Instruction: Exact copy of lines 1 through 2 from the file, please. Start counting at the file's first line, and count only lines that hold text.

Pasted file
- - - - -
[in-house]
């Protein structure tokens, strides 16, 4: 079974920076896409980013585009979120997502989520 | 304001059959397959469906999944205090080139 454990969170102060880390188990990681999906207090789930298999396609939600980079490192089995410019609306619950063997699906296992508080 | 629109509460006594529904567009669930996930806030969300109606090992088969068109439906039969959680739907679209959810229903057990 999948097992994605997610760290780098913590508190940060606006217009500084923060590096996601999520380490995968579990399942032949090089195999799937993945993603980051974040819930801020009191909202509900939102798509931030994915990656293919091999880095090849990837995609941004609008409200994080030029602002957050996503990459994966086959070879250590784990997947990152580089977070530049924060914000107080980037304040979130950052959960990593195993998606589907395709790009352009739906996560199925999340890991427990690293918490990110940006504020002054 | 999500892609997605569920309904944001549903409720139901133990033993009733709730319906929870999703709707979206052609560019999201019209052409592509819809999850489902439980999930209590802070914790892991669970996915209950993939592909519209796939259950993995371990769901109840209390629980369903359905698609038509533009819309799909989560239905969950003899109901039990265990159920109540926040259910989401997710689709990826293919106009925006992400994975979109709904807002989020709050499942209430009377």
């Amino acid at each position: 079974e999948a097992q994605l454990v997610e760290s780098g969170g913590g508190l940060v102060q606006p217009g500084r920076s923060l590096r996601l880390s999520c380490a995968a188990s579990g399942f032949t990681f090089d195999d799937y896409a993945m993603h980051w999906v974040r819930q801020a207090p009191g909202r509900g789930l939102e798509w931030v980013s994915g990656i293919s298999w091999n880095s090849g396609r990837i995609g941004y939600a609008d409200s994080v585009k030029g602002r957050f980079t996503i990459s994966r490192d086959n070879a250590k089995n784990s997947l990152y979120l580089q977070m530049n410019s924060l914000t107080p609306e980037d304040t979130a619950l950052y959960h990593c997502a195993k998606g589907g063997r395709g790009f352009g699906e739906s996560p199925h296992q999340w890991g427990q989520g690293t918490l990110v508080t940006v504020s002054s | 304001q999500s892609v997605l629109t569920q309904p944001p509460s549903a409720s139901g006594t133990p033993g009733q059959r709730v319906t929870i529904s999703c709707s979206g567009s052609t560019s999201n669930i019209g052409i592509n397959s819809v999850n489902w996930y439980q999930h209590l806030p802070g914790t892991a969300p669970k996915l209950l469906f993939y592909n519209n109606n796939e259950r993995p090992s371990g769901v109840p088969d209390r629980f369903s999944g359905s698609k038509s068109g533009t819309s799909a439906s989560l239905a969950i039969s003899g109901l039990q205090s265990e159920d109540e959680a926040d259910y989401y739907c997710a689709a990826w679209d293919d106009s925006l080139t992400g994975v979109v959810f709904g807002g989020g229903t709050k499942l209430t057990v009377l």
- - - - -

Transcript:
[in-house]
């Protein structure tokens, strides 16, 4: 079974920076896409980013585009979120997502989520 | 304001059959397959469906999944205090080139 454990969170102060880390188990990681999906207090789930298999396609939600980079490192089995410019609306619950063997699906296992508080 | 629109509460006594529904567009669930996930806030969300109606090992088969068109439906039969959680739907679209959810229903057990 999948097992994605997610760290780098913590508190940060606006217009500084923060590096996601999520380490995968579990399942032949090089195999799937993945993603980051974040819930801020009191909202509900939102798509931030994915990656293919091999880095090849990837995609941004609008409200994080030029602002957050996503990459994966086959070879250590784990997947990152580089977070530049924060914000107080980037304040979130950052959960990593195993998606589907395709790009352009739906996560199925999340890991427990690293918490990110940006504020002054 | 999500892609997605569920309904944001549903409720139901133990033993009733709730319906929870999703709707979206052609560019999201019209052409592509819809999850489902439980999930209590802070914790892991669970996915209950993939592909519209796939259950993995371990769901109840209390629980369903359905698609038509533009819309799909989560239905969950003899109901039990265990159920109540926040259910989401997710689709990826293919106009925006992400994975979109709904807002989020709050499942209430009377």